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Discussion Starter · #1 ·
Takes me half an hour. Anyone got any tricks? Hopefully I won't need to do it many more times...

-Remove air cleaner
-pop throttle cable off butterfly arm
-Crack -AN lines loose and pin off, paper towels under joints
-Remove 4 carb nuts
-pull PCV out of valve cover
-Hoist carb off
-Remove screws off bowls
-Crack meter blocks off
-Change jets
- - - - Reverse procedure above
-Crank motor till it fills bowls and starts.

Does anyone change jets with the carb still on the motor? Or is the the normal way and I don't know it?
 

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If you have hard lines to the float bowls I take those off and do like Brian.
 

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I have braided lines to each bowl (separate). I do not take the carb off, rather drain each bowl and swap jets. I lay a rag under the bowl before draining and during the bowl removal.

I can change both front & rear jets in under 15 minutes, probably closer to 10 like Brian.
 

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On the car like Todd and Brian for me too.
 

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I can do my front jets as several others have posted here without going through all those extra steps. The one thing I can add is that I fill the bowls up through the vent tube to save your motor from all that extra cranking.
 

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My now retired 427 had a hardcore 870 dp installed.It was equipped with the dominator bowls.No need to break any seal.The brass access plugs once removed allows you to replace the main jets with the jet removal tool from holley.
 

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For all the times guys have told me "switch to a Holley" I finally have a reason to say "Switch to an Edelbrock!" :)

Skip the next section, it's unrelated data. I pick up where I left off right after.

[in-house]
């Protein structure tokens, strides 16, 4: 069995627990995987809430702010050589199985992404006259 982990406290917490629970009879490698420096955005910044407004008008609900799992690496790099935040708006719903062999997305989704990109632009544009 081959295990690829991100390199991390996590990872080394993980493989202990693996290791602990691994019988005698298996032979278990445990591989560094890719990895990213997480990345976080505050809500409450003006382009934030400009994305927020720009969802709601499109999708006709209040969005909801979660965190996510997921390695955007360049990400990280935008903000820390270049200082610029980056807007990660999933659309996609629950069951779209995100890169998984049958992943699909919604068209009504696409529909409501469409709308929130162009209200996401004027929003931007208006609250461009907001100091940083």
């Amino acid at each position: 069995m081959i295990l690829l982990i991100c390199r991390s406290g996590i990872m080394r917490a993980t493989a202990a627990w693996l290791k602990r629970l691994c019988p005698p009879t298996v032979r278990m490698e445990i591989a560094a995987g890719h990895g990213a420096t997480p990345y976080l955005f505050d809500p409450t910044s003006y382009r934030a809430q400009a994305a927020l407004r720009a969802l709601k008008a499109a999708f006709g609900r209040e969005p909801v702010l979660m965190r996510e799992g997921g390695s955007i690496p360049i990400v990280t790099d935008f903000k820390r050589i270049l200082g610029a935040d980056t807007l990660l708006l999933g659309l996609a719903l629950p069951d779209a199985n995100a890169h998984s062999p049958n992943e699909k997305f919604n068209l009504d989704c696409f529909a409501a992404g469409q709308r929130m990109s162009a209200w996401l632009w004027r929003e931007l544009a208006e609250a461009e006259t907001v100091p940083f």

"When" it requires a jet change, about 7-8 minutes. Remove banjo fitting on fuel line, remove 3 hair pin clips on various linkage. One accel pump screw, 8 carb top screws. All four jets are accessible. No fuel to drain / refill.

I say "when" because most changes are just a rod change. Two screws, pull rods, swap, re-install. Takes 2 minutes. :)

Seriously. There is a little cup with an angle spout on it you can buy to capture the fuel that you drain out of the bottom screw holes. I have a thistle tube, which is a chemist's funnel that drops down into the bowl vent and lets me prime the bowls.
 

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For all the times guys have told me "switch to a Holley" I finally have a reason to say "Switch to an Edelbrock!" :)

"When" it requires a jet change, about 7-8 minutes. Remove banjo fitting on fuel line, remove 3 hair pin clips on various linkage. One accel pump screw, 8 carb top screws. All four jets are accessible. No fuel to drain / refill.

I say "when" because most changes are just a rod change. Two screws, pull rods, swap, re-install. Takes 2 minutes. :)
I was gonna say that!

'course this year, if I need to change "jets" I just fire up the laptop and change em. Couplke keystrokes, done. While it's running if I want to.
 

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The cap off a spray paint can makes a perfect drain cup. I change mine with everything hooked up, even the carb hat and fuel lines. Don't forget to pick up the accel pump arm or you'll be taking the bowl back off. I hate it when I do that:)
 

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Discussion Starter · #13 ·
It's not a Holley, it's a BG :) I am changing jets because it's a new carb. Ya know, it runs so well (except for sub 2000rpm closed throttle decel surge), that I can't tell any difference between 3 jet sizes.

By the way, I do the trick of forgetting the pump arms everytime. It wouldn't be a real jet setting session if I didn't remove everything twice.
 
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